Economics at your fingertips  

Fossil Resources and Climate Change – The Green Paradox and Resource Market Power Revisited in General Equilibrium

Johannes Pfeiffer ()

in ifo Beiträge zur Wirtschaftsforschung from ifo Institute - Leibniz Institute for Economic Research at the University of Munich

Abstract: This dissertation was written by Johannes Pfeiffer while he was working with the ifo Institute for Economic Research. It was completed in November 2016 and accepted as a doctoral thesis by the department of economics of the University Regensburg in December 2016. The thesis studies unintended intertemporal reactions of fossil resource supply to climate policies, which often are subsumed under the notion of the green paradox, while taking into account the interrelationship between the resource and the capital market in a general equilibrium framework. Its specific contributions derive from three observations: First, resource markets, in particular of oil and natural gas, are often considered as not being truly competitive. Second, resource-rich countries invest in the international capital market and by now often hold substantial assets, for example in so-called sovereign wealth funds. Third, “green” energy technologies such as renewable energies mostly use physical capital to substitute fossil resources in energy generation, while generally capital and fossil resources are still seen as highly complementary in production. Overall, the thesis illustrates that general equilibrium approaches, particularly when accounting for these observations, can substantially alter the supply-side effects of climate policies.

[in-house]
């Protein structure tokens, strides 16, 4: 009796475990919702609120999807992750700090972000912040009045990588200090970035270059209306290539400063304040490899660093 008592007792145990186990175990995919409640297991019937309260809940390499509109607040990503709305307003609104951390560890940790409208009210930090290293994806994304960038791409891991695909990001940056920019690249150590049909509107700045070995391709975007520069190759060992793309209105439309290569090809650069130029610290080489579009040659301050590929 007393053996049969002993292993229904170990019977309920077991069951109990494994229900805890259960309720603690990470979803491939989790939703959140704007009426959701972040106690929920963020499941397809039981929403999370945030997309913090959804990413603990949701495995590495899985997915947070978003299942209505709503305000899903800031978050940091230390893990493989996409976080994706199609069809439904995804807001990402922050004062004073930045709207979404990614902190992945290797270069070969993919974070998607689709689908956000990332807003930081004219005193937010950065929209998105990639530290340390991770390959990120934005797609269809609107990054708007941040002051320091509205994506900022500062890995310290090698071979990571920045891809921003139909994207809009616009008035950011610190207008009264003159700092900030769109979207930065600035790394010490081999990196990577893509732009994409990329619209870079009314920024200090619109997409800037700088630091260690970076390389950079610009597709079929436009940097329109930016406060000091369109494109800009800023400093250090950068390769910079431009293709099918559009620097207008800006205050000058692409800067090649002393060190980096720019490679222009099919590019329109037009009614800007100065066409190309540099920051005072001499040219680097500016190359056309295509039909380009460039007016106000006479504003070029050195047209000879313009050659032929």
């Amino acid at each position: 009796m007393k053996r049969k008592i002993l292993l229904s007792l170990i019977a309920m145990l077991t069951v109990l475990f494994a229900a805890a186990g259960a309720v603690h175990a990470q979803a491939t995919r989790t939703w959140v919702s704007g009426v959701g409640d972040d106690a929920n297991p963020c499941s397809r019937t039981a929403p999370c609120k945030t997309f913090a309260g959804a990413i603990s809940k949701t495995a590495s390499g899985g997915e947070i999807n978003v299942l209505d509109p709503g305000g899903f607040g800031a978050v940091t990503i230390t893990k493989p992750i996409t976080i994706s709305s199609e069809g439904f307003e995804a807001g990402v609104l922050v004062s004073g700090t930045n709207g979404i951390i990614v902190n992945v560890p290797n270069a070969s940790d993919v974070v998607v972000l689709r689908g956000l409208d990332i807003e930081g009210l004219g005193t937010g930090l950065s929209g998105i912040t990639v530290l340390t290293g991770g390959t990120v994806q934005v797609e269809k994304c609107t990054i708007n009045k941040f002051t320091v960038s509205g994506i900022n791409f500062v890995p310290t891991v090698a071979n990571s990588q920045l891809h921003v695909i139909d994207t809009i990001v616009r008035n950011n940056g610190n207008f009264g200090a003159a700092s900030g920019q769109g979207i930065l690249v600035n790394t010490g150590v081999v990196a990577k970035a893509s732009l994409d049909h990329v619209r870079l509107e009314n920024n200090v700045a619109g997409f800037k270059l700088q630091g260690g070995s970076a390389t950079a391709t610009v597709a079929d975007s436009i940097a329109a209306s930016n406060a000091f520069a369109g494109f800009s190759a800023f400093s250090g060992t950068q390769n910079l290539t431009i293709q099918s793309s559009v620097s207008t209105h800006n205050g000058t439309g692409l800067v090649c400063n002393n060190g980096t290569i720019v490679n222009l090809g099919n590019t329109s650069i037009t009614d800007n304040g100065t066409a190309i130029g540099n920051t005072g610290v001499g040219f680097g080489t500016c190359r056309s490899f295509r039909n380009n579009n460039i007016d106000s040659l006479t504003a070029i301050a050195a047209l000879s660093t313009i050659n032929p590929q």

Keywords: Klimapolitik; Allgemeines Gleichgewicht; Marktmacht; Fossile Energie; Energiereserven; Konsum; Erneuerbare Ressourcen; Erneuerbare Energie; Finanzmarkt; Staatsfonds (search for similar items in EconPapers)
JEL-codes: D42 D50 D90 E22 F21 H23 Q31 Q38 Q42 Q43 Q54 (search for similar items in EconPapers)
Date: 2017
References: View references in EconPapers View complete reference list from CitEc
Citations: Track citations by RSS feed

Downloads: (external link) (application/pdf)

Related works:
This item may be available elsewhere in EconPapers: Search for items with the same title.

Export reference: BibTeX RIS (EndNote, ProCite, RefMan) HTML/Text

Persistent link:

Access Statistics for this book

More books in ifo Beiträge zur Wirtschaftsforschung from ifo Institute - Leibniz Institute for Economic Research at the University of Munich Contact information at EDIRC.
Bibliographic data for series maintained by Klaus Wohlrabe ().

Page updated 2019-02-24
Handle: RePEc:ces:ifobei:77